On December 18, House appropriators unveiled an $81 billion disaster relief spending package that includes:

  • $2.9 billion in emergency assistance funding for schools and colleges, the bulk of which is immediate aid to restart school operations and temporary emergency impact aid for displaced students. Included in the $2.9 billion in education funding is:
    • $25 million in McKinney-Vento funding to help children and youth who are homeless and displaced due to disasters.
    • $200 million for institutions of higher education located in an area affected by a disaster, with a requirement for the U.S. Department of Education to prioritize assistance for college students who are homeless as a result of displacement, and institutions that have sustained extensive damage.

In addition to education funding, the disaster relief bill contains:

  • $650 million for Head Start, for necessary expenses directly related to the consequences of Hurricanes Harvey, Irma, or Maria.
  • $26.1 billion for Community Development Block Grants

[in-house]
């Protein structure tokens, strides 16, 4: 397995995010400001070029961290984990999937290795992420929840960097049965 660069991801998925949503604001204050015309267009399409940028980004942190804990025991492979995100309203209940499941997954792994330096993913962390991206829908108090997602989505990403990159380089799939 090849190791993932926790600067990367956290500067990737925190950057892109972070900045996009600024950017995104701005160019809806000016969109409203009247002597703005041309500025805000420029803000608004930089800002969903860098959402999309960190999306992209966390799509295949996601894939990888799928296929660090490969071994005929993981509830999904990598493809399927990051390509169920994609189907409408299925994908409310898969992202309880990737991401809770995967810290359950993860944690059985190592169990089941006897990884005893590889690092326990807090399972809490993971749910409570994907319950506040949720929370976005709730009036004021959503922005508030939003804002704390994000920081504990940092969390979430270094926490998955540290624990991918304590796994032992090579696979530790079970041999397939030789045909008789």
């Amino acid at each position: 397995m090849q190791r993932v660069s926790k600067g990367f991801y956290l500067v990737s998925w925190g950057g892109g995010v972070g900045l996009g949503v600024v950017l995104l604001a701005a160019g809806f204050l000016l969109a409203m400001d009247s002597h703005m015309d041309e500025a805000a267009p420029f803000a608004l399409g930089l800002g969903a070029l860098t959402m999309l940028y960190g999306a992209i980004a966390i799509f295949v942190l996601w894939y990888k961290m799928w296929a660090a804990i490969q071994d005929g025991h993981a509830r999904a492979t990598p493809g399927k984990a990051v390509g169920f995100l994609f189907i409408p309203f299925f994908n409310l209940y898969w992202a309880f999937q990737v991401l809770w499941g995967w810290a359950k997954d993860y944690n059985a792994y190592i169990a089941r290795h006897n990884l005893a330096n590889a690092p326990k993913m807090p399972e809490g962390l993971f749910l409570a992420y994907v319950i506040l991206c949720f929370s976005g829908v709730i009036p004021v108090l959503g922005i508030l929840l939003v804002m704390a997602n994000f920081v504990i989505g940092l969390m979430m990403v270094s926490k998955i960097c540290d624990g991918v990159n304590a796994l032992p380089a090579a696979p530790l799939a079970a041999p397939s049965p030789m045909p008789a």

At least 40,000 children and youth are homeless as a result of the 2017 hurricanes alone, and have been enrolled in public schools across the country under the McKinney-Vento Act. The McKinney-Vento Act ensures that homeless children and youth are enrolled in school immediately, and that where possible, they can go back to the same school they attended before the storms, or in which they were enrolled after the storms. These twin protections reduce trauma and loss after disasters. EHCY program also requires that every local educational agency designate a liaison for homeless students. This provides an efficient, existing infrastructure to identify children and youth displaced by disasters, ensure their school access and stability, provide them direct support service, and coordinate with relief and recovery agencies for longer-term assistance.

The House is expected to vote on the disaster relief package this week, either as part of a longer-term measure to keep the government open, or as a stand-alone bill.

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